Face Masks For All Skin Types

by Purple Herbal


facial_maskEver wanted to get the same results as an expensive spa treatment at home, for a lot less money? Ever wondered what kind of face mask is best suited for your skin type? Well, keep reading!

Our skin is a reflection of our state of health. Thankfully, nature has provided us with many effective and inexpensive options to keep our skin looking fresh and beautiful. In fact, you probably have at least one of the ingredients I am going to list for a face mask in your pantry or fridge right now.

A face mask is as versatile as the all important LBD (little black dress). It can be tailored for any occasion, I mean skin type. And it quickly becomes a built in part of your wardrobe ensemble, I mean beauty regime!

For me, putting on a face mask is a way to take some time to adjust my focus back to myself. It’s a way to drop the baggage of the day, recenter, and enjoy myself and my time. The process of mixing up the ingredients, putting them on my face, waiting, rinsing them off, and looking at my improved skin brings about a sense of accomplishment and gratitude. The simplicity of creating an at home spa environment is so soothing and healing as well.

Lighted candles, good music, and your favorite cup of tea or glass of wine (I prefer honey bush tea or sparkling wine), help to make the perfect ambiance.

There are a few things I always do before dabbing on a clay mask, egg wash, or fruit medley. First, I rinse my skin with warm water (and maybe a little castile soap)  to wash off any surface dirt or grime. If I have make up on, I remove all of it until my skin is squeaky clean. While I am washing my face, I have a small pot of water coming up to boil on the stove. Once the water is boiling, I pour it into a bowl on a table, and seat myself in front of it with a towel over my head, covering the bowl at the same time. This allows the steam to permeate my skin and deeply open up my pores. It also helps to relax me and meditate for a few minutes.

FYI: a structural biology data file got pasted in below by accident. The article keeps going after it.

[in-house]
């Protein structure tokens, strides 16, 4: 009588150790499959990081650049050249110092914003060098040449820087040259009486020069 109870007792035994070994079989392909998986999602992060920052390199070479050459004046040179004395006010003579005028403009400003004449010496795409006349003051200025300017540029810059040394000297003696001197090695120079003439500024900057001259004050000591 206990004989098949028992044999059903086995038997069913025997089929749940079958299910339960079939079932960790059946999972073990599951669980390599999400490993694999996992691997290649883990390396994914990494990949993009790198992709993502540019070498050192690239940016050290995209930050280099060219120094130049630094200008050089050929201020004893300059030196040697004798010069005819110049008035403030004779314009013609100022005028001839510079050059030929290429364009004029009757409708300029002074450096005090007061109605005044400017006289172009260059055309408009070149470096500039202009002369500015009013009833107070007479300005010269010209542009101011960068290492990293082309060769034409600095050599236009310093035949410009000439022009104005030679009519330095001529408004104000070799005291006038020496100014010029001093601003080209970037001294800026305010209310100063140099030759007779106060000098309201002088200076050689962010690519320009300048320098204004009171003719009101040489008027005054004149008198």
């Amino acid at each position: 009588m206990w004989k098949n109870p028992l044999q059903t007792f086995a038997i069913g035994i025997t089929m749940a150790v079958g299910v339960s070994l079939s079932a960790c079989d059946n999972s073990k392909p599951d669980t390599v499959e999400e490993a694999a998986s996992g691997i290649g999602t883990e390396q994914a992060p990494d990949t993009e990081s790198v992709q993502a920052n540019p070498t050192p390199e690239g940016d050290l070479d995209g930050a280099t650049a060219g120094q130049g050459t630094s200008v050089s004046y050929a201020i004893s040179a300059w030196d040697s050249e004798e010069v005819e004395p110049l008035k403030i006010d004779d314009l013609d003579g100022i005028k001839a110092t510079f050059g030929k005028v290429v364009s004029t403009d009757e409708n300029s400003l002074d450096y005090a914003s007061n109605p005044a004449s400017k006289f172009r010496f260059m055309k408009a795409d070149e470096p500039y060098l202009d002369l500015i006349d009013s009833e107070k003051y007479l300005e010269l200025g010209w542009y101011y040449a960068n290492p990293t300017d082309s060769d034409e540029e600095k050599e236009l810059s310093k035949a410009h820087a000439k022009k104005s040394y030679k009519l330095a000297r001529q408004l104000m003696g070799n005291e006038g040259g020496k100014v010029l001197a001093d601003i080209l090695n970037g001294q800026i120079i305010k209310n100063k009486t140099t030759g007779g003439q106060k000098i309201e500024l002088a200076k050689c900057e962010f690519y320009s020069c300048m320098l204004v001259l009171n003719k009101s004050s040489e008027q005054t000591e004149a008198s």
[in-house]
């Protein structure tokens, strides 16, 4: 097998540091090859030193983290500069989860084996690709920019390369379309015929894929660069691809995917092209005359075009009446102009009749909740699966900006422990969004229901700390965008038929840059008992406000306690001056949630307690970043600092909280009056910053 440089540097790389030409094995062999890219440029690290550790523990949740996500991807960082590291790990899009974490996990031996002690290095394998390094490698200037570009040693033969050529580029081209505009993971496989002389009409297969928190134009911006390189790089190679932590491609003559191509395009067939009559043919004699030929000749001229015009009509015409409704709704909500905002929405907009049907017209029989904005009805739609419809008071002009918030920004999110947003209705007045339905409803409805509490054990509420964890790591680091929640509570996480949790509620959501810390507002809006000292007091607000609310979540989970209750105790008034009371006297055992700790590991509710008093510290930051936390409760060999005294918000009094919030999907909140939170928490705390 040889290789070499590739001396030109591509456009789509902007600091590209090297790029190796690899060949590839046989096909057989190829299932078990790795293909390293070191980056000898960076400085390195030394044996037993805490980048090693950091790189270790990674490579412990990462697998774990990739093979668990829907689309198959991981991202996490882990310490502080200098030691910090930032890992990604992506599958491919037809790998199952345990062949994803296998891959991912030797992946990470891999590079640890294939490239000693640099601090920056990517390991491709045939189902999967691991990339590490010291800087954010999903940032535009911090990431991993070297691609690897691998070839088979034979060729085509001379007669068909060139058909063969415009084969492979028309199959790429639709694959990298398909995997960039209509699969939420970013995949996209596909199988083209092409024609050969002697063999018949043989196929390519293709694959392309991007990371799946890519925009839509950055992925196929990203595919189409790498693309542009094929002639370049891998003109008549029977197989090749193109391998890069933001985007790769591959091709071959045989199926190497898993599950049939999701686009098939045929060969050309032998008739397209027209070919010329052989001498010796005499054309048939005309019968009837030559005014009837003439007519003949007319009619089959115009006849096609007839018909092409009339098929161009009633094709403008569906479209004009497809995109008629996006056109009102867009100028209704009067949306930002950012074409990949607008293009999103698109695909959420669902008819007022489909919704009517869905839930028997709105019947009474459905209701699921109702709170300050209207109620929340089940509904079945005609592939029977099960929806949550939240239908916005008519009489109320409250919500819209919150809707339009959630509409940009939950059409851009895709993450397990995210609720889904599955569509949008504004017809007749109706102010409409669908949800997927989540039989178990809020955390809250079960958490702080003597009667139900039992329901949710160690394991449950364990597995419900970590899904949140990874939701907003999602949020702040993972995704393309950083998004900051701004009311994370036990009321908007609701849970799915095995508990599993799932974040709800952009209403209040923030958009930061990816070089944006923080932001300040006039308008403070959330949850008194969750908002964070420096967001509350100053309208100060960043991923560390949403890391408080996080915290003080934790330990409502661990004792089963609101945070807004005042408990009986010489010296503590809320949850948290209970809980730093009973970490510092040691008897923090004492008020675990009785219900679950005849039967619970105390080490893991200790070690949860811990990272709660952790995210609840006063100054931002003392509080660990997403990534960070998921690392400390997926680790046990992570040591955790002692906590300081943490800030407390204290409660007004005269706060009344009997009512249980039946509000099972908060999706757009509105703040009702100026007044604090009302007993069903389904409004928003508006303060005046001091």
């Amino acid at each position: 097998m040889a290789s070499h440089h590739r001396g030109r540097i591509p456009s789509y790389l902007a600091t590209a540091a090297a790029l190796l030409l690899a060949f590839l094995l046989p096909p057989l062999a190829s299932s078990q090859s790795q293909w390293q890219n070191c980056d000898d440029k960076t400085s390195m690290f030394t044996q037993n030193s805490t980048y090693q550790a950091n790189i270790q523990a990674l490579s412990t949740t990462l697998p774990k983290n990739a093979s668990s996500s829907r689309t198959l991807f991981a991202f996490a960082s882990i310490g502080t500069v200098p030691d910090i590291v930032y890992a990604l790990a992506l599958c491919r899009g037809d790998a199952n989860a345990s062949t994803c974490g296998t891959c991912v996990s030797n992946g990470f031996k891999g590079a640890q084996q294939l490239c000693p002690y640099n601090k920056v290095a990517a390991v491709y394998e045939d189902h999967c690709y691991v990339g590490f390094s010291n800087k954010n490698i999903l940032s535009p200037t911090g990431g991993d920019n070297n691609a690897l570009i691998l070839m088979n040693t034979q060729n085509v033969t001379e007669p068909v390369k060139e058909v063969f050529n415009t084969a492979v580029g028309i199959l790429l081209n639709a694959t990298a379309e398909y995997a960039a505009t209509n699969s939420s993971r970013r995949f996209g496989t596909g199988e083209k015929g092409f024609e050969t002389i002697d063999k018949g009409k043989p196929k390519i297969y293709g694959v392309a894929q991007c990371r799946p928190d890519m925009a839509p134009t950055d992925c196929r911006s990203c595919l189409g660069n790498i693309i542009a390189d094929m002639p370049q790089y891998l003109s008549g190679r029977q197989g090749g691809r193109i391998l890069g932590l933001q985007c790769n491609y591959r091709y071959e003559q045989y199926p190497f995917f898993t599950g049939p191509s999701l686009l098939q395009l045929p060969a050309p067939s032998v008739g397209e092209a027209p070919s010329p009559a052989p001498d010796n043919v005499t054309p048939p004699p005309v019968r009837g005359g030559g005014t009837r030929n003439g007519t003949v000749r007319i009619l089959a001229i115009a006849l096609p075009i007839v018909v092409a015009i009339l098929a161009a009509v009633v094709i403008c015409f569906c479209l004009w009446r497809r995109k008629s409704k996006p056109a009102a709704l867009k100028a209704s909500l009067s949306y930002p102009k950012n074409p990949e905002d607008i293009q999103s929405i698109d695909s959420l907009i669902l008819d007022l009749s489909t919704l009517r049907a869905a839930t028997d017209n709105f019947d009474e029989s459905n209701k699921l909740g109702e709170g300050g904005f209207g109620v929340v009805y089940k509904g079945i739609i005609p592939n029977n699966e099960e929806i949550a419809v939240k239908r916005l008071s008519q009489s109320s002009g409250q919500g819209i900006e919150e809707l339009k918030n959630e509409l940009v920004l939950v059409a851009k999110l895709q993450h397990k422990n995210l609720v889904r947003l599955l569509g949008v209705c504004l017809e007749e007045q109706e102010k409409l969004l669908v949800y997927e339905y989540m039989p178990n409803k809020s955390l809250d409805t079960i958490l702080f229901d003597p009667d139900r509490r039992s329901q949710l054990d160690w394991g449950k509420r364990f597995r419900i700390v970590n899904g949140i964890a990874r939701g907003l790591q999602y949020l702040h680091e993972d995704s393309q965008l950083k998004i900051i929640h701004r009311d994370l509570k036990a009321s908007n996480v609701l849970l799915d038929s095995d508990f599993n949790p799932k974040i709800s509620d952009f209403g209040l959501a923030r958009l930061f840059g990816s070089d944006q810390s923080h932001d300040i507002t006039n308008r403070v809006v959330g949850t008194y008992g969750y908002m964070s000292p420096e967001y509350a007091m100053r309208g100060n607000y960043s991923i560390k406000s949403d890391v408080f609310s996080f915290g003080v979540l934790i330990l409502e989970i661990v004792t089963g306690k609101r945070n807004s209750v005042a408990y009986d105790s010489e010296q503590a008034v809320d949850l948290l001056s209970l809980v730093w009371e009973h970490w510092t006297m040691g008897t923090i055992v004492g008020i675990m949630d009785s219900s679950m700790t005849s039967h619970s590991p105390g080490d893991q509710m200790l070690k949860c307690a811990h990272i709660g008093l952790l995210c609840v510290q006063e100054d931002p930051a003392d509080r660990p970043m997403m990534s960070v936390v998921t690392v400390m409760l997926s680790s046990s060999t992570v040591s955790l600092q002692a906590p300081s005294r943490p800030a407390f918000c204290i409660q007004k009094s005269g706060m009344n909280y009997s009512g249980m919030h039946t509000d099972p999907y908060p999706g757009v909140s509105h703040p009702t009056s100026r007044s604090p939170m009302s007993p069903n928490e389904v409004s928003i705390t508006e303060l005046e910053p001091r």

A few drops of lavender, tea tree , or a citrus essential oil can be added to the water. Dry herbs like lavender, mint, lemon balm, or rose petals can be added as well. These provide aromatherapy, as well as another level of treatment for your skin.

Dry and sensitive skin do well with rose.

Oily skin loves citrus and mint.

Lavender can be used on any skin type.

Tea tree is good for acne prone skin.

I have combination skin, so I’ve had to deal with pretty much every skin type there is. My skin is sensitive, dry, oily, and acne prone.  The following list of face masks comes from my extensive amount of experimentation with different fruits, vegetables, and other natural materials.

Sensitive Skin

Anything with a lot of drying power, or strong exfoliating capabilities are to be avoided.

Flowers like Roses and Lavender

Mild White Clays like Kaolin

Egg Yolks

Bananas and Avocados

Aloe

Yogurt

Mineral water

Oily Skin

Lemons, Oranges, and Grapefruits

Green clay

Egg white

Cucumber

Orange and Lemon peel powder

Rosemary

Oatmeal

Cold water

Apple cider vinegar

cucumber

Acne Prone

Egg yolk

Egg white

Rose and Lavender

Tea tree oil

Garlic and Onion (smelly, but the sulfur is great at clearing up breakouts)

Watermelon, Strawberries, and Kiwis

Potato

Tomato

Basil (in infusion of leaves)

Epsom salts

Grapeseed oil

Ice

Dry Skin

Bananas

Egg yolk

Avocado

Aloe

Honey

Jojoba oil

Chamomile and Calendula infusion

It’s possible to combine some of the ingredients in order to tailor them to your skin needs (oily and acne prone, for example). Your skin’s condition may vary and that’s okay.

Dry and acne prone skin might want to mix tea tree oil in jojoba oil. Oily sensitive might want to put rose oil in powdered oatmeal, mixed with a little aloe vera juice. The possibilities are endless. And, as long as you don’t have extremely sensitive skin or dry skin, a little experimentation with other ingredients listed (if they call out to you at all) may be used with discretion. Oily and acne prone skin would do well to use bananas or jojoba oil. But, lemon juice or onion might be too much for sensitive skin. I will say that I have used every single one of these ingredients on my skin, and would use all of them again.

If you notice your skin becoming irritated or in pain, rinse off the mask right away. Think of citrus fruits as intense chemical peels. Some may be able to withstand the ‘burn’ because it means fresh skin is being brought to the surface, but it may be too much for others. If you are worried at all about what a particular face mask will do to your skin, test a small patch of skin to see if it irritates or not.

Otherwise, enjoy using simple and natural ingredients for healthier and more beautiful skin!

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